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Mobile Agents by Wilhelm R. Rossak, Peter Braun

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132 Chapter 4 Mobile Agent Communication
4.1 Introduction
Problems related to agent communication have been extensively discussed
in the area of distributed intelligence and multi-agent systems. However, it
should be obvious that communication is also one of the most important
challenges in mobile applications. Applications beyond a specific level of
complexity should not be built using only a single agent that carries all knowl-
edge and all strategies. Rather, it would be better to model a world of different
agents, where each one is specialized to solve a specific problem [Glaser,
2002].
Let’s look at a simple example in which an agent will arrange a business
trip for a human user. The business trip consists of booking a flight and a
hotel, renting a car, arranging a meeting with the business partner, and later
checking in with the airline if the flight is delayed or canceled. In this case the
agent should react to the situation appropriately by informing the business
partner and the hotel.
A possible architecture for this application might consist of several spe-
cialized agents to find information regarding flights, other agents that are
responsible for finding an adequate hotel, and so forth. These are the slave
agents, which are instructed by a single master agent that communicates to
the user and monitors the entire process. Obviously, all these agents must
exchange information about their tasks and intermediate results. Not only
does the master instruct slave agents, it also sometimes terminates slave
agents or changes some parameters in response to a change in the user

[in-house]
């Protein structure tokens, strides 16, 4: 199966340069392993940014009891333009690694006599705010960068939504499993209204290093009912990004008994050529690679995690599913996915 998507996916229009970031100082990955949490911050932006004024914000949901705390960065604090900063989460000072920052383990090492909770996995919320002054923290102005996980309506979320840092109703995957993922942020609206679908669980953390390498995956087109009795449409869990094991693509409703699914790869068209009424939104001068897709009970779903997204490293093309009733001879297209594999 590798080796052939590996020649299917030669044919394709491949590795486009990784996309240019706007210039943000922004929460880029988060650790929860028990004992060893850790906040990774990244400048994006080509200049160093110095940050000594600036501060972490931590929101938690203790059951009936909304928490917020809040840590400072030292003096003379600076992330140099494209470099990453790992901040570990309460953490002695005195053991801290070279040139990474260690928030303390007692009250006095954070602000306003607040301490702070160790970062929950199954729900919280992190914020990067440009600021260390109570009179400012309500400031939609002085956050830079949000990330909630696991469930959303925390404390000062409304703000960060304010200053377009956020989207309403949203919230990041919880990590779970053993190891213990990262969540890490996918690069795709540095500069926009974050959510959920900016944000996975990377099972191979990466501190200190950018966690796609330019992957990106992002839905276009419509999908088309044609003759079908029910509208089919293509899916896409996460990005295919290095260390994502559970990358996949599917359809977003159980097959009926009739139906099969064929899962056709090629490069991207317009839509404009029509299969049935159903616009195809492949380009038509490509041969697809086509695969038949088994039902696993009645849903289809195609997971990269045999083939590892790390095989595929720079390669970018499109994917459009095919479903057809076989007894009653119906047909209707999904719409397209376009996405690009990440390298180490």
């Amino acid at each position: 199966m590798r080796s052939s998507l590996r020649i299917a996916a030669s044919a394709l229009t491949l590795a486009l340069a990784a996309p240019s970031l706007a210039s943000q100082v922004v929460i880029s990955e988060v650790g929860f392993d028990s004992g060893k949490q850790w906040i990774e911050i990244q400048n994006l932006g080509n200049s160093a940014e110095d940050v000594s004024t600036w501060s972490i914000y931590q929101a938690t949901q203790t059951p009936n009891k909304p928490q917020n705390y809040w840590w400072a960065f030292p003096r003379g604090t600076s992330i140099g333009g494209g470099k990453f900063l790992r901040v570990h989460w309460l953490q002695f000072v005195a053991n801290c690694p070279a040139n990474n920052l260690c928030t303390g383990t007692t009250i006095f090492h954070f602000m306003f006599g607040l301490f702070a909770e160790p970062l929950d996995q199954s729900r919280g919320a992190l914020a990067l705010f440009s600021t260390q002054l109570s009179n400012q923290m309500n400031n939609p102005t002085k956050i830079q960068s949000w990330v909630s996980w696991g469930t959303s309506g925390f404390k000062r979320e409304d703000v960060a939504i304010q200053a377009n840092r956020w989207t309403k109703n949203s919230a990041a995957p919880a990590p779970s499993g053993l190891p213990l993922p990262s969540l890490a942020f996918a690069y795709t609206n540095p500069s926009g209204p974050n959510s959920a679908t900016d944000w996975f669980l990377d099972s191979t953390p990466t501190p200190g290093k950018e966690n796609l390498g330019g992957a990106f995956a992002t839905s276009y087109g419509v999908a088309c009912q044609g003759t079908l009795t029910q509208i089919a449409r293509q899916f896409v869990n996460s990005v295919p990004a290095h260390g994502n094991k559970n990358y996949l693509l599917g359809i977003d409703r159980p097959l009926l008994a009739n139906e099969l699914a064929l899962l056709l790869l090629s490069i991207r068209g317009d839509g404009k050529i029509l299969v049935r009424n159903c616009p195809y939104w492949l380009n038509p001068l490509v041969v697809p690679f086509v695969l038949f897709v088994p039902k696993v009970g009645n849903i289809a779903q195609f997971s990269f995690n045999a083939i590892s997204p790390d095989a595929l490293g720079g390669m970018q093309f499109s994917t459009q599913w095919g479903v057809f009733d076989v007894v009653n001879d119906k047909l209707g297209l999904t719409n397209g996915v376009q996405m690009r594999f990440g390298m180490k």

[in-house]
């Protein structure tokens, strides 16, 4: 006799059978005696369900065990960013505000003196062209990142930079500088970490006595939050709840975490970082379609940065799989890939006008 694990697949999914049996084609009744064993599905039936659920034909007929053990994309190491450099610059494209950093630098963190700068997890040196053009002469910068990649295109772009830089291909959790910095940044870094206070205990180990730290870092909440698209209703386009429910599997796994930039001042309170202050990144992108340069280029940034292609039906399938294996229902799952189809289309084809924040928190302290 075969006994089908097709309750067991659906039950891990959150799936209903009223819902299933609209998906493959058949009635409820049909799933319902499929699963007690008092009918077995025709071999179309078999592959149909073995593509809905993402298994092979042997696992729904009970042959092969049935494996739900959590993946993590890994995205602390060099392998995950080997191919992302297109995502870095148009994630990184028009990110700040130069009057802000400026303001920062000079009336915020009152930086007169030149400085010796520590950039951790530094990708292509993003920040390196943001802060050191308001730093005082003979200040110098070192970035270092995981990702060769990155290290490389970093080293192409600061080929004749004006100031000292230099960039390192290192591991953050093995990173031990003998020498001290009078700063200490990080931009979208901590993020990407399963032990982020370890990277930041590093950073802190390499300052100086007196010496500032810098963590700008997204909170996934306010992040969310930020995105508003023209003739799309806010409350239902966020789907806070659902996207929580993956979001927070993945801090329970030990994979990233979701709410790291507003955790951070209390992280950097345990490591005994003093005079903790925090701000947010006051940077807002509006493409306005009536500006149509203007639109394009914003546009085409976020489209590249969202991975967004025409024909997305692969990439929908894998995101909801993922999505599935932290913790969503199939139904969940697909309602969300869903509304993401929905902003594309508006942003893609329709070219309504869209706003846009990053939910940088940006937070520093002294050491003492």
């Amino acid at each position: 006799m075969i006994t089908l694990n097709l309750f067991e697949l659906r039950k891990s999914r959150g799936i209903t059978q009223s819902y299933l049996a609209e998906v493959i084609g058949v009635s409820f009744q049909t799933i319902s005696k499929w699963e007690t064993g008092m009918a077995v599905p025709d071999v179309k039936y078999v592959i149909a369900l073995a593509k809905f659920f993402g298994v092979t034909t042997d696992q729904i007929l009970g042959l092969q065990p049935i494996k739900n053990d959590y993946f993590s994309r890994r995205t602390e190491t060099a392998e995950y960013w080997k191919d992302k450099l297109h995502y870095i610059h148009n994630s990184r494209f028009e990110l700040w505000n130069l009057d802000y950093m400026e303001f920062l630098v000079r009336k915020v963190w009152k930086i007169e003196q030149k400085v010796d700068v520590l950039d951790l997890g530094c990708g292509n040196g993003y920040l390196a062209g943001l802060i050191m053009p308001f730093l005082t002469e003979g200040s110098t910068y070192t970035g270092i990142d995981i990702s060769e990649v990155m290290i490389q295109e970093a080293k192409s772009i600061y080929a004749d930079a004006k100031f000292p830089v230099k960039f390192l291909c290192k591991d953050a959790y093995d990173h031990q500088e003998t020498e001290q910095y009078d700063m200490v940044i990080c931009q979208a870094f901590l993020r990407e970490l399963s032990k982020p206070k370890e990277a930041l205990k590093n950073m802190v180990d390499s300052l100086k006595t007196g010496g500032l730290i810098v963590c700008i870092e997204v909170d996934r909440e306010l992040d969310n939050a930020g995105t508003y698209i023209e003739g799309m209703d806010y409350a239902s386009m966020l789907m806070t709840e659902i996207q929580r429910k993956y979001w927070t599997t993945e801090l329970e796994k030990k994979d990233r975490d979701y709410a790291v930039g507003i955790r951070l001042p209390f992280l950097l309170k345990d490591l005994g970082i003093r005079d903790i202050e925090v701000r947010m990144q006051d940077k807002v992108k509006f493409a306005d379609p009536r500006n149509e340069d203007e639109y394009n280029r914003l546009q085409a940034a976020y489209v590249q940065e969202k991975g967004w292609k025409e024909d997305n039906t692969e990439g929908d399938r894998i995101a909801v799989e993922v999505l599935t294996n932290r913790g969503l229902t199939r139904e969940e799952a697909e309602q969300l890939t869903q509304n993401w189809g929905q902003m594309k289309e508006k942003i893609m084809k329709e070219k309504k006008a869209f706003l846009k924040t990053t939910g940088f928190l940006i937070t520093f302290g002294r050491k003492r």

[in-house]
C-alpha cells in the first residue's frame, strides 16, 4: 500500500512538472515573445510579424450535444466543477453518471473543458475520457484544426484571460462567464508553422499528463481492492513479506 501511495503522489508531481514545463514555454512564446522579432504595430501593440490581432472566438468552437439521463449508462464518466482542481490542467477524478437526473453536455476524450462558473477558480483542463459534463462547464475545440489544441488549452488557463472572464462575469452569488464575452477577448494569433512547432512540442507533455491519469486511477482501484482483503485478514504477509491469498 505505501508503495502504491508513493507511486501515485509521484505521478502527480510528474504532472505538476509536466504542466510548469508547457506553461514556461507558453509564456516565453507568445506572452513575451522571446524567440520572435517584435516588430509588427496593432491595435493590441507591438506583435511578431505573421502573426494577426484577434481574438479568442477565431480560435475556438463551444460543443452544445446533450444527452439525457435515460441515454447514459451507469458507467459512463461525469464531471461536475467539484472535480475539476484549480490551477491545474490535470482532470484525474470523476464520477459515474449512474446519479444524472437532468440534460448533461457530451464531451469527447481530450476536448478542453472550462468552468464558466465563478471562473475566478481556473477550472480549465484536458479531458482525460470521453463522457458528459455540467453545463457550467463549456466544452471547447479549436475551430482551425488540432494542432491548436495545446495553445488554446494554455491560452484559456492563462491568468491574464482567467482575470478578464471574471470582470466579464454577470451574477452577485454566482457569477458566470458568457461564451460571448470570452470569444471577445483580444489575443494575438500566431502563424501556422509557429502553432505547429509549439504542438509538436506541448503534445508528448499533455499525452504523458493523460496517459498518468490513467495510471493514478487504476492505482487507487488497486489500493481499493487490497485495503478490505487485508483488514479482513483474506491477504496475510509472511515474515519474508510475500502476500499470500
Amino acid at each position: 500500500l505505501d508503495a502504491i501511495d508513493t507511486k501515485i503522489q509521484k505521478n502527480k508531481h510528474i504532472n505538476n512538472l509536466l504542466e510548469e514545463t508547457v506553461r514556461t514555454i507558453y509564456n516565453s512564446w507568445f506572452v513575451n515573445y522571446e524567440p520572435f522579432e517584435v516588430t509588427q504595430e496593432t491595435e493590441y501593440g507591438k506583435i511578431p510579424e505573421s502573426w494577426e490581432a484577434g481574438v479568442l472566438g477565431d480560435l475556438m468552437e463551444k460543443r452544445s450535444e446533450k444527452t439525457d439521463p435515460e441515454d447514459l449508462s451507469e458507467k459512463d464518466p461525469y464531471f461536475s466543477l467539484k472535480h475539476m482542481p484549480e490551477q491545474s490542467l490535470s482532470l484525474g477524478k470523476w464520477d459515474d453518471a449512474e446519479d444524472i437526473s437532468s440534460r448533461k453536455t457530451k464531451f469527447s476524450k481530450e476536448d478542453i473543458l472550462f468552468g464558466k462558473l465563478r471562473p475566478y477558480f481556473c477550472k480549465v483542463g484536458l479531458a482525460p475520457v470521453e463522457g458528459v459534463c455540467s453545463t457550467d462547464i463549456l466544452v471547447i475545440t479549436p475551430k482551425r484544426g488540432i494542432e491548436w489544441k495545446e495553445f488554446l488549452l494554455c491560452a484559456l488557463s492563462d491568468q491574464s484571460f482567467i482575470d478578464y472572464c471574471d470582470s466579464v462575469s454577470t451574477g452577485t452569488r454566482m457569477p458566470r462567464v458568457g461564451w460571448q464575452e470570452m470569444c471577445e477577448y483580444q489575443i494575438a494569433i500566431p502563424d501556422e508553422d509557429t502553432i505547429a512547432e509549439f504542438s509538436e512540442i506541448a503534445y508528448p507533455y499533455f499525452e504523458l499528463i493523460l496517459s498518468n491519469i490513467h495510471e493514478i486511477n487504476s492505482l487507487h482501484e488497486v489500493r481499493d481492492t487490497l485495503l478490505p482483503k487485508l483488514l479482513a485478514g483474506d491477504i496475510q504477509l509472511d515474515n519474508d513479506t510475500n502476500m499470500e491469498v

requirements. The main problem in enabling mobile agents to communicate
with each other is to locate agents that can move through the network with-
out knowing their current location in advance. In addition, the slave agents
might want to periodically check if their master agent is still alive, thus per-
forming some kind of orphan detection that also might require locating the
master if it is allowed to be mobile too.
In fact, agent communication includes several issues—most of them
beyond the scope of this book. (They are common in all multi-agent systems
and have therefore already been discussed in other, more specialized books.)
For example, the problem of how to design such multi-agent systems affects
parts of software engineering [Plekhanova, 2002], and the problem of design-
ing suitable communication paradigms for agents is part of research that is
done in distributed artificial intelligence [Ferber, 1999]. Also, the definition
of languages that are appropriate to communicate between agents is part
of existing research in the area of multi-agent systems and is not a problem

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